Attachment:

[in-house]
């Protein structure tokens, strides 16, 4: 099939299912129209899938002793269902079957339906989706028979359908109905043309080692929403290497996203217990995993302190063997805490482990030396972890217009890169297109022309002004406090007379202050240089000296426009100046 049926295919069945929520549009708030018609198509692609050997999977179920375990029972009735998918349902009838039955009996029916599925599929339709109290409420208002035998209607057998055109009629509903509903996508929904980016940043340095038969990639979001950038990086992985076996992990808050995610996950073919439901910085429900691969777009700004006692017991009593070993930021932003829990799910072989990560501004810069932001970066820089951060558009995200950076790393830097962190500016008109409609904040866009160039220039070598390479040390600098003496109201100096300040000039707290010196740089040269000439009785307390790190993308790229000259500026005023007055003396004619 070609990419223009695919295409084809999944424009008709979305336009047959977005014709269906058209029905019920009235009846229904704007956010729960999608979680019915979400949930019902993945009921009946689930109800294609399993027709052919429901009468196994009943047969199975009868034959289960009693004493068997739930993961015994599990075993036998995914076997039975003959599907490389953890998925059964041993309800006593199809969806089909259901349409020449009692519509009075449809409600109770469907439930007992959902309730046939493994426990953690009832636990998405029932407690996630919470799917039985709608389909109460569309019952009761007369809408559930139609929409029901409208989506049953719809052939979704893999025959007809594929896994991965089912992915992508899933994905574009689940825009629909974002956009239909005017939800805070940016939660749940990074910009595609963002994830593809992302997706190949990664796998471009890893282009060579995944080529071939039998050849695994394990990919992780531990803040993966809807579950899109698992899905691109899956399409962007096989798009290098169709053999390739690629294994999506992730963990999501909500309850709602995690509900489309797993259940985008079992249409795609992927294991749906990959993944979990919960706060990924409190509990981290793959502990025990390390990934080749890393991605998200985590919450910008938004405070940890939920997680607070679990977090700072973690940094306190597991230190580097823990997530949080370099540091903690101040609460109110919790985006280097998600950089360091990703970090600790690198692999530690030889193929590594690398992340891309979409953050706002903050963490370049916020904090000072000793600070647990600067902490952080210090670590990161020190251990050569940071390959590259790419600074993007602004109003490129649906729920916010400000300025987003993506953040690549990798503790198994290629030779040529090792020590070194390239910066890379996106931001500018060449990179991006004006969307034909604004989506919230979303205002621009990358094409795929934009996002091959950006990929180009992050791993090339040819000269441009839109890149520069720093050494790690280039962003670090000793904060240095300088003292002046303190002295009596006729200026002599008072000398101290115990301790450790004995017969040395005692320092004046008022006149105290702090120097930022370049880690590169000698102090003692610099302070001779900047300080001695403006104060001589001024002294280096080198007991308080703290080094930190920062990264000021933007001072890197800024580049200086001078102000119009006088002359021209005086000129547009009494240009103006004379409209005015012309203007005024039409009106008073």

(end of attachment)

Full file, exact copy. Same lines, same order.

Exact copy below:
[in-house]
């Protein structure tokens, strides 16, 4: 099939299912129209899938002793269902079957339906989706028979359908109905043309080692929403290497996203217990995993302190063997805490482990030396972890217009890169297109022309002004406090007379202050240089000296426009100046 049926295919069945929520549009708030018609198509692609050997999977179920375990029972009735998918349902009838039955009996029916599925599929339709109290409420208002035998209607057998055109009629509903509903996508929904980016940043340095038969990639979001950038990086992985076996992990808050995610996950073919439901910085429900691969777009700004006692017991009593070993930021932003829990799910072989990560501004810069932001970066820089951060558009995200950076790393830097962190500016008109409609904040866009160039220039070598390479040390600098003496109201100096300040000039707290010196740089040269000439009785307390790190993308790229000259500026005023007055003396004619 070609990419223009695919295409084809999944424009008709979305336009047959977005014709269906058209029905019920009235009846229904704007956010729960999608979680019915979400949930019902993945009921009946689930109800294609399993027709052919429901009468196994009943047969199975009868034959289960009693004493068997739930993961015994599990075993036998995914076997039975003959599907490389953890998925059964041993309800006593199809969806089909259901349409020449009692519509009075449809409600109770469907439930007992959902309730046939493994426990953690009832636990998405029932407690996630919470799917039985709608389909109460569309019952009761007369809408559930139609929409029901409208989506049953719809052939979704893999025959007809594929896994991965089912992915992508899933994905574009689940825009629909974002956009239909005017939800805070940016939660749940990074910009595609963002994830593809992302997706190949990664796998471009890893282009060579995944080529071939039998050849695994394990990919992780531990803040993966809807579950899109698992899905691109899956399409962007096989798009290098169709053999390739690629294994999506992730963990999501909500309850709602995690509900489309797993259940985008079992249409795609992927294991749906990959993944979990919960706060990924409190509990981290793959502990025990390390990934080749890393991605998200985590919450910008938004405070940890939920997680607070679990977090700072973690940094306190597991230190580097823990997530949080370099540091903690101040609460109110919790985006280097998600950089360091990703970090600790690198692999530690030889193929590594690398992340891309979409953050706002903050963490370049916020904090000072000793600070647990600067902490952080210090670590990161020190251990050569940071390959590259790419600074993007602004109003490129649906729920916010400000300025987003993506953040690549990798503790198994290629030779040529090792020590070194390239910066890379996106931001500018060449990179991006004006969307034909604004989506919230979303205002621009990358094409795929934009996002091959950006990929180009992050791993090339040819000269441009839109890149520069720093050494790690280039962003670090000793904060240095300088003292002046303190002295009596006729200026002599008072000398101290115990301790450790004995017969040395005692320092004046008022006149105290702090120097930022370049880690590169000698102090003692610099302070001779900047300080001695403006104060001589001024002294280096080198007991308080703290080094930190920062990264000021933007001072890197800024580049200086001078102000119009006088002359021209005086000129547009009494240009103006004379409209005015012309203007005024039409009106008073």